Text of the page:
the one that made me cry

So. In the middle of Zohar meditation I burst into tears. How embarrassing is that? And I cried for the next three days. And whimpered another few days. Until at last the floodgates emptied, the waters receded, and I was somewhat healed.

‘Healed’ is probably the wrong word. Can you be healed from holy words?

And what am I doing in shul each shabbat morning at what seems like the crack of dawn? I feel like I’m trespassing into a shul that isn’t mine, and sneaking back out again before services begin. Yes, I was invited—but still.

I haven’t belonged to this or any other shul for the past two decades, although I’ve thought about it. I’m not Orthodox. Not Conservative. Not anything. Basically, I don’t have a spiritual bone in my body. Anthropologist. That would be the only label I can conjure. That’s about it.

But Zohar appears to move me anyway. It shouldn’t. It should save all those emotions for somebody else.

But I like thinking about rabbis long ago on the road together. It reminds me of my Father on his adventures with Rabbi K— from Egypt to India, and back again. And my own travels with both of them on absolutely crazy journeys. And as a kid with my dad searching for Jewish cemeteries in  the Sierra foothills. Or my dad’s visiting me in North Africa, and balancing our parallel quests while on the road.

Zohar would make a terrific buddy movie, don’t you think? With spectacular special effects— Aramaic echoing through the chambers of a deep and complex cave, with Hebrew letters clambering up the walls. I’d love to make that movie after this one. I can see it so clearly.

But instead— I got sideswiped. Didn’t see the tears coming. And what was I doing there in Zohar meditation in the first place?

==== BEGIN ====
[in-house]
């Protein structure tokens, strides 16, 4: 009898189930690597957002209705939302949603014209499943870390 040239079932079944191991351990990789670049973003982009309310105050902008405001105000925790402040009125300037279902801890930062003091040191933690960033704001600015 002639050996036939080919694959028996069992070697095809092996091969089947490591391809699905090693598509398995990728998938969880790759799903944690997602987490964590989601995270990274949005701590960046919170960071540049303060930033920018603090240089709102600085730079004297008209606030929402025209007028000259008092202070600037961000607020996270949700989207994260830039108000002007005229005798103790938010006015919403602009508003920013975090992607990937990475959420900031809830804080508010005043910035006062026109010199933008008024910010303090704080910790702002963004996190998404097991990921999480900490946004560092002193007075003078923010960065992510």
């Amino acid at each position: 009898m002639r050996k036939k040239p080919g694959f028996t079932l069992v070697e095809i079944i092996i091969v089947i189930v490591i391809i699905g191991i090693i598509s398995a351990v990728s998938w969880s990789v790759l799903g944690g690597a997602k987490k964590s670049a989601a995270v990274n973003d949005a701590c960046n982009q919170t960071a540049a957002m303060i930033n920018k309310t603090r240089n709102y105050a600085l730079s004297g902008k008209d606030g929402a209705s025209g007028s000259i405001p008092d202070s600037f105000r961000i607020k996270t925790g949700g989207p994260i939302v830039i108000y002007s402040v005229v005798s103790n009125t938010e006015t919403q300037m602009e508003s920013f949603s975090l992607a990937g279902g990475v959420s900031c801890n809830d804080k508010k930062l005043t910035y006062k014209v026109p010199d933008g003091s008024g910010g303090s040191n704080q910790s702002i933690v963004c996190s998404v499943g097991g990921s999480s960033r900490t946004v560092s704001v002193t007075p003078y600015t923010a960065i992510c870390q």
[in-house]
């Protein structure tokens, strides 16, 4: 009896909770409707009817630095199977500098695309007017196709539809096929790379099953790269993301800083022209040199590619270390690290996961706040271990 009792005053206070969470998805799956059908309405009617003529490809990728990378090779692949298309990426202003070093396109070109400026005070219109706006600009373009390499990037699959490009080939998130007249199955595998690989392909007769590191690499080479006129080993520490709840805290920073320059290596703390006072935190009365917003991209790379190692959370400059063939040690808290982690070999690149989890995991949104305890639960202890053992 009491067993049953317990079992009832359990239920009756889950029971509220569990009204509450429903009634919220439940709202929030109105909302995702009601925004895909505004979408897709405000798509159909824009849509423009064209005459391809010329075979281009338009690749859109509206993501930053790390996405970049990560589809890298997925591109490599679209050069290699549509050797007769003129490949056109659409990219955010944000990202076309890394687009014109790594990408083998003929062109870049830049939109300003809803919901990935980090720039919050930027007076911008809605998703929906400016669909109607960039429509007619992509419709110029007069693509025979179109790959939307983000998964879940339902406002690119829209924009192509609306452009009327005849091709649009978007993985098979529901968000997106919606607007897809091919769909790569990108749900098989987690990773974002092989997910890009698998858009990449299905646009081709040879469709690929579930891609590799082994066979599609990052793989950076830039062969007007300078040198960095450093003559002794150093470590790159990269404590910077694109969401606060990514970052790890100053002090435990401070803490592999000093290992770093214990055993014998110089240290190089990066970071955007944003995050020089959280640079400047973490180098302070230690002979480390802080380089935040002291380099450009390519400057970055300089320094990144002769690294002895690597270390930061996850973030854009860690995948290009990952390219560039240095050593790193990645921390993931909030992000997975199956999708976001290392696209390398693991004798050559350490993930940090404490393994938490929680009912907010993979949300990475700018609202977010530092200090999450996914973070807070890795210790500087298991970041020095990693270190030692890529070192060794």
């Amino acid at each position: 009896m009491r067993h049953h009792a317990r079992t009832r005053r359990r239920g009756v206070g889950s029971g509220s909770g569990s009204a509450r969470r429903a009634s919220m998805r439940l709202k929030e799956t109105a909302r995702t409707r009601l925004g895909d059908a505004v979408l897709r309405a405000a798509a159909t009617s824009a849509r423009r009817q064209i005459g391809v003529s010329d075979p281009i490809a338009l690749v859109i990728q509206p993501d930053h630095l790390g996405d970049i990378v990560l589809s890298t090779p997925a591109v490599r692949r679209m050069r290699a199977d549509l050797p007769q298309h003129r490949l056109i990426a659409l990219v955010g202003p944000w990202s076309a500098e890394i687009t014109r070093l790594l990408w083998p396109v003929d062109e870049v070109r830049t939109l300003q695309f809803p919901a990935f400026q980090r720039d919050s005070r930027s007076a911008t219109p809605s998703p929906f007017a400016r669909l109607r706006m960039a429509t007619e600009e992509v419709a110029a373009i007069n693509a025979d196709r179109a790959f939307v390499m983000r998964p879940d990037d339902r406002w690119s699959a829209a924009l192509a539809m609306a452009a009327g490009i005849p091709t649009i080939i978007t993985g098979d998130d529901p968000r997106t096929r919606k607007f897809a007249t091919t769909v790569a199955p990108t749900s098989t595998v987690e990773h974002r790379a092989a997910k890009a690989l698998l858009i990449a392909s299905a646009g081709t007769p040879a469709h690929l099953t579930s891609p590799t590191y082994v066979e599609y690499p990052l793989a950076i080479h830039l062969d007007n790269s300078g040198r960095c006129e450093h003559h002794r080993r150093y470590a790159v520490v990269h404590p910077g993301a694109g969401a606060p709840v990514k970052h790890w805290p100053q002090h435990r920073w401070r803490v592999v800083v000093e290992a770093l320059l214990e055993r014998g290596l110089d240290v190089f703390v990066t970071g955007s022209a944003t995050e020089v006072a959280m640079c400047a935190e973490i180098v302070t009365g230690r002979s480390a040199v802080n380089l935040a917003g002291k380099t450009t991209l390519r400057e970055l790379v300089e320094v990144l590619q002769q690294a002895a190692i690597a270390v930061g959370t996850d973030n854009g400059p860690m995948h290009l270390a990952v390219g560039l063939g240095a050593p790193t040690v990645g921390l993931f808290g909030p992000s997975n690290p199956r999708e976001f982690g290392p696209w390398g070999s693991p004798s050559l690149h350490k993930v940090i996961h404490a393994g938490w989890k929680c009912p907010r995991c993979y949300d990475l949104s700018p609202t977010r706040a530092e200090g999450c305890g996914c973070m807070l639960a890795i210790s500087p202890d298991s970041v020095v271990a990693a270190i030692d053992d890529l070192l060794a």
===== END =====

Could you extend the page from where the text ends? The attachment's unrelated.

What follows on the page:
We are blessed around here to have Daniel Matt in our midst celebrating the completion of his translation of Zohar. After finishing nine volumes of the Pritzker Edition, Matt has coordinated a series of teachings through Lehrhaus Judaica (yes, another of the institutions inspired and promoted by my father, Seymour Fromer). The teachings are choreographed throughout the San Francisco Bay Area, with teachers covering the same passages at the same time in different communities, month after month and now year after year.

In San Francisco, the teachings have been led by Aubrey Glazer, author of Mystical Vertigo, a volume on Contemporary Hebrew Mystical Poetry. Rabbi Glazer, on the off-season of Lehrhaus’ Zohar sessions, decided to continue throughout the spring and summer with Zoharic meditations each shabbat at his own shul. And although I’m not a member, he assured me it was okay to attend. And still I feel like a gate-crasher. And I don’t think gate-crashers should be made to cry. They should be stoic, respectful. Invisible. But no—

The passage that Glazer read that shabbat needed some unpacking. So it took a moment to sink in.

“That shade came and sat down and kissed him…”

I was still okay. It hadn’t hit yet.

The passage went on:

“Any place in which a righteous person innovates words of Torah,